Private equity is all about the quick buck – everyone else be damned,” Brown said at a hearing Thursday. “Private equity profits depend on squeezing every last nickel from workers and renters, without any kind of real investment in their employers or their communities.”
This week’s hearing on private equity’s role in the housing market is the latest effort by Democrats like Brown and Elizabeth Warren to clamp down on alternative-investment firms, which the lawmakers say often profit at the expense of vulnerable Americans. Earlier this week, Warren reintroduced a bill that would require companies to disclosure more about their fees and performance, though the legislation faces long odds in a closely divided Congress.
Right now – with 5 million people out of work who had jobs before Covid hit last March, and with millions more whose livelihoods have been directly affected to the negative, and with millions more whose somewhat tenuous capability to meet monthly payment demands of their homes have been impacted – "Evicted: Poverty and Profit in the American City" author Matthew Desmond's iconic trope blasts away the differences between a market-rate housing boom and a housing crisis for any of those unable to participate in the boom:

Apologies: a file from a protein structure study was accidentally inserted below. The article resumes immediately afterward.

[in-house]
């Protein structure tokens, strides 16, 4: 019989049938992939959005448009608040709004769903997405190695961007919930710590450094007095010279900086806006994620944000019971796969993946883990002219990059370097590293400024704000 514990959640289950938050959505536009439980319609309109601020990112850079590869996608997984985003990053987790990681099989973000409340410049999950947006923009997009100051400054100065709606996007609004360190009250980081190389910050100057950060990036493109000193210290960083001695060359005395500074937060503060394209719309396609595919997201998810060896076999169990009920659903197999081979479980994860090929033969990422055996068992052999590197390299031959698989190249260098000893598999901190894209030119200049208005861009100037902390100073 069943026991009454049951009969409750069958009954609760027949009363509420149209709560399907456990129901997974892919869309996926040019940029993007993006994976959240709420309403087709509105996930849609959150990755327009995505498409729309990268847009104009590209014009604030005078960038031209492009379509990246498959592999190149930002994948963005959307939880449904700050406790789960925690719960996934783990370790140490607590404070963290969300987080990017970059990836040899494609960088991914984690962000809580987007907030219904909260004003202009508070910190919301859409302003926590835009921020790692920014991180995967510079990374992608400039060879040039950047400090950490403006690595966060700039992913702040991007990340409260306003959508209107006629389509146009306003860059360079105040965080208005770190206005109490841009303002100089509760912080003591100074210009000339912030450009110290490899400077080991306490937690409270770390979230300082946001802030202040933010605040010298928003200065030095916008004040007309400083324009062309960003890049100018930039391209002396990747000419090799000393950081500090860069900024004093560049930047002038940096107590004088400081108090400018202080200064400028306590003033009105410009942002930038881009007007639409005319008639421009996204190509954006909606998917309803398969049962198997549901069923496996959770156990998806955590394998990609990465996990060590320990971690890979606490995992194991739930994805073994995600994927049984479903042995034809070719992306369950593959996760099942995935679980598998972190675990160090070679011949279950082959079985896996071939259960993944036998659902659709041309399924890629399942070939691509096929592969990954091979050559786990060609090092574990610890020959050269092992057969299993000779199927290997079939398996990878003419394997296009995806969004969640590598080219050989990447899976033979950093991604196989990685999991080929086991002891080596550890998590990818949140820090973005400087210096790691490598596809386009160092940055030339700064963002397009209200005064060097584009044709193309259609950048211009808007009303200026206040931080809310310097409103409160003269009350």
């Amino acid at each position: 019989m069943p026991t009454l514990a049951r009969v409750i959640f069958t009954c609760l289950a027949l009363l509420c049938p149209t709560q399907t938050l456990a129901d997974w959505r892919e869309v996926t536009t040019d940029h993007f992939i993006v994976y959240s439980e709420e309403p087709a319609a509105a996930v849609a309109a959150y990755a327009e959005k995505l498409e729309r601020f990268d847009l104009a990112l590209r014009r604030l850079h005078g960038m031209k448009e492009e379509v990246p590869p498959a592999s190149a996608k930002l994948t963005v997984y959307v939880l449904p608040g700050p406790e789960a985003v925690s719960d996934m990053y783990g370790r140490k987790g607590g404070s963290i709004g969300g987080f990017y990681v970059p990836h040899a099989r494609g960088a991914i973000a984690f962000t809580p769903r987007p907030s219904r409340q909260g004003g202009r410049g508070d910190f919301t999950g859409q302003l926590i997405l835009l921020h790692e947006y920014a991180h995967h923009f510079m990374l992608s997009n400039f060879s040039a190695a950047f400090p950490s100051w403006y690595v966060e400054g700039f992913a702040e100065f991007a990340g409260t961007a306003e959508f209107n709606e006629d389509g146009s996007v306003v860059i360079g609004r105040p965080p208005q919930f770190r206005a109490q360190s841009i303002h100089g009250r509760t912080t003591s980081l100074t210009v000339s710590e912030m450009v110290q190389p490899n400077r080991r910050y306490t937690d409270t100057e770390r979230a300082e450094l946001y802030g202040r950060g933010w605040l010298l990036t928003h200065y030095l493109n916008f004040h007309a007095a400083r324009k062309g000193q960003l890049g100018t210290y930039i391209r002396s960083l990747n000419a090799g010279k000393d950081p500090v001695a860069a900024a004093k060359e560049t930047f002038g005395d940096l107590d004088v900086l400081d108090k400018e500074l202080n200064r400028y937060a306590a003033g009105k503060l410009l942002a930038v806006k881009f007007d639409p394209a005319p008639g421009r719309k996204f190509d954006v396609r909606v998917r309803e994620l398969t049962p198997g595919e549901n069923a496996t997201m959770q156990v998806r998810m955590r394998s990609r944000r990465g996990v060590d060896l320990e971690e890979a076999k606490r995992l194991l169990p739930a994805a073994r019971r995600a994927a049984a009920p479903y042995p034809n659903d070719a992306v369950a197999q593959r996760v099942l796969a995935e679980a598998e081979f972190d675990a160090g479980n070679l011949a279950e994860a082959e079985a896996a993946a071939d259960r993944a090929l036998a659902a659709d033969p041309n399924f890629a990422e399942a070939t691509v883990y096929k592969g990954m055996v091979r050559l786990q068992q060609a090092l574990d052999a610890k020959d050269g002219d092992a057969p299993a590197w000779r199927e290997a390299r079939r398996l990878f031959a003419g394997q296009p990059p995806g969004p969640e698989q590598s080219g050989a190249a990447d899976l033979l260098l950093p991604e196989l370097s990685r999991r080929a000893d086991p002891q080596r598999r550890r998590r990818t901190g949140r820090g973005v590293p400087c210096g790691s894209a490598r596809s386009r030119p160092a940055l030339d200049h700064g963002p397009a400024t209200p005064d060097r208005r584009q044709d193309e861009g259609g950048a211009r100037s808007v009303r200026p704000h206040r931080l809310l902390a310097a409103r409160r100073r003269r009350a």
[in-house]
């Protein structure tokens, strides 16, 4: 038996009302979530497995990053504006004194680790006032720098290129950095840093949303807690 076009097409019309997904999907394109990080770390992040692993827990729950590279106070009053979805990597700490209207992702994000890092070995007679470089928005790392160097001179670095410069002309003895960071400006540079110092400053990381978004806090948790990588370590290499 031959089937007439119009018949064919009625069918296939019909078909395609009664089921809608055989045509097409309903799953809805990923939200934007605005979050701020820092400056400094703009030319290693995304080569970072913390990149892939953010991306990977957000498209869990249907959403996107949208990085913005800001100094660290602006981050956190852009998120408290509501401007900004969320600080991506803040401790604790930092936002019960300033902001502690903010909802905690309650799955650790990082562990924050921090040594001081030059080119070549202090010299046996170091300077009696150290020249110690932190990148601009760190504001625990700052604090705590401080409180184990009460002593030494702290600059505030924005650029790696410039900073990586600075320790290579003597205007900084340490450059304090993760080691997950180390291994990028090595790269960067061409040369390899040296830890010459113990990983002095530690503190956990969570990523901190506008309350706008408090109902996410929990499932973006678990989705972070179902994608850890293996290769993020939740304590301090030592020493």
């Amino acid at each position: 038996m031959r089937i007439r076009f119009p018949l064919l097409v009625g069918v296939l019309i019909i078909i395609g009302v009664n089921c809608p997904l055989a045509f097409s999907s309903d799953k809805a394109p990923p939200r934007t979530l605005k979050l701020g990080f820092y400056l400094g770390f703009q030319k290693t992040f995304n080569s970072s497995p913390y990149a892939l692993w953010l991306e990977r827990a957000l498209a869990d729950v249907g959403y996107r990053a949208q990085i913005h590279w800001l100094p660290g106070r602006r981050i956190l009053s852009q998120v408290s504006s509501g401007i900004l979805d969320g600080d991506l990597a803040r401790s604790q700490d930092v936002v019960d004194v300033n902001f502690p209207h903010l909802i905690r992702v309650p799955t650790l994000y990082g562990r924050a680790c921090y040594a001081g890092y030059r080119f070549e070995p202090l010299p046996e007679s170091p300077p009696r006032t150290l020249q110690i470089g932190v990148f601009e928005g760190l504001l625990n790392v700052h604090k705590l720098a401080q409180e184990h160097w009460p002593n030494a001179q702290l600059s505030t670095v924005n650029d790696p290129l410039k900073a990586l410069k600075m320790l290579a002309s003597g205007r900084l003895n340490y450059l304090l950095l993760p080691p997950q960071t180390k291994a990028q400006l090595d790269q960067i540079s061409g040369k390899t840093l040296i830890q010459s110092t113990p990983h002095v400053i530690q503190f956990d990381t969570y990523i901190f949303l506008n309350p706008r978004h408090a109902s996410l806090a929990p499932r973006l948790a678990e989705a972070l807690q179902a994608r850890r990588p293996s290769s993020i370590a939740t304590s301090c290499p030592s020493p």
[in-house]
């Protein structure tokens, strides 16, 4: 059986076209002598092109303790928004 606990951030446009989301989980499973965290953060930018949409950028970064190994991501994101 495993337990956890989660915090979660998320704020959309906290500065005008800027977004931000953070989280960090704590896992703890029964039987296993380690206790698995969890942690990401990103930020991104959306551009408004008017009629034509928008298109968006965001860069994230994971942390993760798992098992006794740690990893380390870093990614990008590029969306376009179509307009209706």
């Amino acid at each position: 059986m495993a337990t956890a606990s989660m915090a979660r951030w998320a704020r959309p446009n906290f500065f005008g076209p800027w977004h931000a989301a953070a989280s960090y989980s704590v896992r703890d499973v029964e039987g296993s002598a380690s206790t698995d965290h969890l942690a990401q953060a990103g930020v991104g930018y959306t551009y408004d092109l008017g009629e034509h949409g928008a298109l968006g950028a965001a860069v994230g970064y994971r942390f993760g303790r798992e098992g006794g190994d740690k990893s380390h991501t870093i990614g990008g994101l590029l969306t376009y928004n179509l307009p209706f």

The rent eats first.
The hearing, co-chaired by Sen. Pat Toomey (R-PA), drew on testimony that both assailed private equity fund investment in single-family rental portfolios and supported it as a private sector solution for affordable housing options.
There’s nothing wrong with investors putting their own money to work to meet the needs of renters,” Toomey said.
What testimony did reveal however, is the symbiotic – if not collusive – relationship between private equity giants and the Federal government sponsored entities, Fannie Mae and Freddie Mac.